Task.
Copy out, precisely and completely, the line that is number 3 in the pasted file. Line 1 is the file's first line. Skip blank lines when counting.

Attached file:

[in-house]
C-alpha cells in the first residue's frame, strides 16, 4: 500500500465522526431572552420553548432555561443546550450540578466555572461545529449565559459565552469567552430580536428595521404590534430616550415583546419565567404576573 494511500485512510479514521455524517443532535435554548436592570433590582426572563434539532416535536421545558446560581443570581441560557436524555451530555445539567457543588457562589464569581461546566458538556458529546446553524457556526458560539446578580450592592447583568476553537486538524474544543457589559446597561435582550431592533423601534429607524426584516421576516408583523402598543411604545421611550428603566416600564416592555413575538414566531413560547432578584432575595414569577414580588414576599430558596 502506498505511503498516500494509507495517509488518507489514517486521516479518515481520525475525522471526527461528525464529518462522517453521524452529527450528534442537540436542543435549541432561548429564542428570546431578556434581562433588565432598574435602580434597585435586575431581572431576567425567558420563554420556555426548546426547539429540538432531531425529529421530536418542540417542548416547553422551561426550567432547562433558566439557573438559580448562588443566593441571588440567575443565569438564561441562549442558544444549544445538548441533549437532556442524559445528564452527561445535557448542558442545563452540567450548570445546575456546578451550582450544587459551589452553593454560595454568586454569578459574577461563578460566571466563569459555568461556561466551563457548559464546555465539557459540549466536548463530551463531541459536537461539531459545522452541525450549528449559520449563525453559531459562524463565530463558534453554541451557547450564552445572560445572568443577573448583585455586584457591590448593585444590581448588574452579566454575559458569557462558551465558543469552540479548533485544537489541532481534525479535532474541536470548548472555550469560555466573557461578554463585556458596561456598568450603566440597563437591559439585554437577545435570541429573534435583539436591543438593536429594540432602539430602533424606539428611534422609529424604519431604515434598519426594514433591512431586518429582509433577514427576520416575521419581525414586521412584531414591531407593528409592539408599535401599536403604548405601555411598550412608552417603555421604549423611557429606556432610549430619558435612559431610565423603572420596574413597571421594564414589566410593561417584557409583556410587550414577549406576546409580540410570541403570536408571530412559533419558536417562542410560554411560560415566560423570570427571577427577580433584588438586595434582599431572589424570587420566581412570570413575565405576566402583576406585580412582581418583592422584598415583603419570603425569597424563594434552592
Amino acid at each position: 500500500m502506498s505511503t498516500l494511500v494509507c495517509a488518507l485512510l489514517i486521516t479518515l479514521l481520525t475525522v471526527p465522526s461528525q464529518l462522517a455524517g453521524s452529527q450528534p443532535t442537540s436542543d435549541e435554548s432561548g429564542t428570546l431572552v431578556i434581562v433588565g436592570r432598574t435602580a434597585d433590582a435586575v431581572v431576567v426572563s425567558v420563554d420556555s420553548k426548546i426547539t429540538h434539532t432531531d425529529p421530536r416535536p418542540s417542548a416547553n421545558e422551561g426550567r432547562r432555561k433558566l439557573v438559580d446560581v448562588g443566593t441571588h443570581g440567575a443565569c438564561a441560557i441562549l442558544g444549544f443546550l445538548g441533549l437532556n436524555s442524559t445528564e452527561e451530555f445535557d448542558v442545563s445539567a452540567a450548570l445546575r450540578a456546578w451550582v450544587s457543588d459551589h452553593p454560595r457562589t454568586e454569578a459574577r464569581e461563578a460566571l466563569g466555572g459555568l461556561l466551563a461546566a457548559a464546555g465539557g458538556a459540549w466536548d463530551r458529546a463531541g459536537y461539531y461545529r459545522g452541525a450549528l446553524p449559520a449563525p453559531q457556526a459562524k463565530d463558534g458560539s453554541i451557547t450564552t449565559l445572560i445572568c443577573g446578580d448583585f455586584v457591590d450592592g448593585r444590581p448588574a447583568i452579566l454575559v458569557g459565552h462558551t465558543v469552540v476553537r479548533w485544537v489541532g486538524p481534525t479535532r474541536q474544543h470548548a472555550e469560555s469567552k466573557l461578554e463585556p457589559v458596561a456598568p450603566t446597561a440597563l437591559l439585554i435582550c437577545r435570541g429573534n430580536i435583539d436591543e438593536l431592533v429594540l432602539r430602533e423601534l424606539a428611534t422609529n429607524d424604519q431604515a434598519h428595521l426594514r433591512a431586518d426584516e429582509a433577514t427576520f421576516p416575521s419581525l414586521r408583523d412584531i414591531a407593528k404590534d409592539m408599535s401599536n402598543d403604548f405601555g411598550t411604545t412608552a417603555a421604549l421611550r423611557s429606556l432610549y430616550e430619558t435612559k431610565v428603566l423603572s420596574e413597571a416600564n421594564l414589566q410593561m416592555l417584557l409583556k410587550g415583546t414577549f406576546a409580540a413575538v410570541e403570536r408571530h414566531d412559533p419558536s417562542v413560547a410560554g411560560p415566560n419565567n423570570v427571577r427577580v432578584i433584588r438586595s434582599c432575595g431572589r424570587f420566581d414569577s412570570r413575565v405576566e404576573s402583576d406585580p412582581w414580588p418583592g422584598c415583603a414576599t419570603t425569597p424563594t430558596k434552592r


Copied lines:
Amino acid at each position: 500500500m502506498s505511503t498516500l494511500v494509507c495517509a488518507l485512510l489514517i486521516t479518515l479514521l481520525t475525522v471526527p465522526s461528525q464529518l462522517a455524517g453521524s452529527q450528534p443532535t442537540s436542543d435549541e435554548s432561548g429564542t428570546l431572552v431578556i434581562v433588565g436592570r432598574t435602580a434597585d433590582a435586575v431581572v431576567v426572563s425567558v420563554d420556555s420553548k426548546i426547539t429540538h434539532t432531531d425529529p421530536r416535536p418542540s417542548a416547553n421545558e422551561g426550567r432547562r432555561k433558566l439557573v438559580d446560581v448562588g443566593t441571588h443570581g440567575a443565569c438564561a441560557i441562549l442558544g444549544f443546550l445538548g441533549l437532556n436524555s442524559t445528564e452527561e451530555f445535557d448542558v442545563s445539567a452540567a450548570l445546575r450540578a456546578w451550582v450544587s457543588d459551589h452553593p454560595r457562589t454568586e454569578a459574577r464569581e461563578a460566571l466563569g466555572g459555568l461556561l466551563a461546566a457548559a464546555g465539557g458538556a459540549w466536548d463530551r458529546a463531541g459536537y461539531y461545529r459545522g452541525a450549528l446553524p449559520a449563525p453559531q457556526a459562524k463565530d463558534g458560539s453554541i451557547t450564552t449565559l445572560i445572568c443577573g446578580d448583585f455586584v457591590d450592592g448593585r444590581p448588574a447583568i452579566l454575559v458569557g459565552h462558551t465558543v469552540v476553537r479548533w485544537v489541532g486538524p481534525t479535532r474541536q474544543h470548548a472555550e469560555s469567552k466573557l461578554e463585556p457589559v458596561a456598568p450603566t446597561a440597563l437591559l439585554i435582550c437577545r435570541g429573534n430580536i435583539d436591543e438593536l431592533v429594540l432602539r430602533e423601534l424606539a428611534t422609529n429607524d424604519q431604515a434598519h428595521l426594514r433591512a431586518d426584516e429582509a433577514t427576520f421576516p416575521s419581525l414586521r408583523d412584531i414591531a407593528k404590534d409592539m408599535s401599536n402598543d403604548f405601555g411598550t411604545t412608552a417603555a421604549l421611550r423611557s429606556l432610549y430616550e430619558t435612559k431610565v428603566l423603572s420596574e413597571a416600564n421594564l414589566q410593561m416592555l417584557l409583556k410587550g415583546t414577549f406576546a409580540a413575538v410570541e403570536r408571530h414566531d412559533p419558536s417562542v413560547a410560554g411560560p415566560n419565567n423570570v427571577r427577580v432578584i433584588r438586595s434582599c432575595g431572589r424570587f420566581d414569577s412570570r413575565v405576566e404576573s402583576d406585580p412582581w414580588p418583592g422584598c415583603a414576599t419570603t425569597p424563594t430558596k434552592r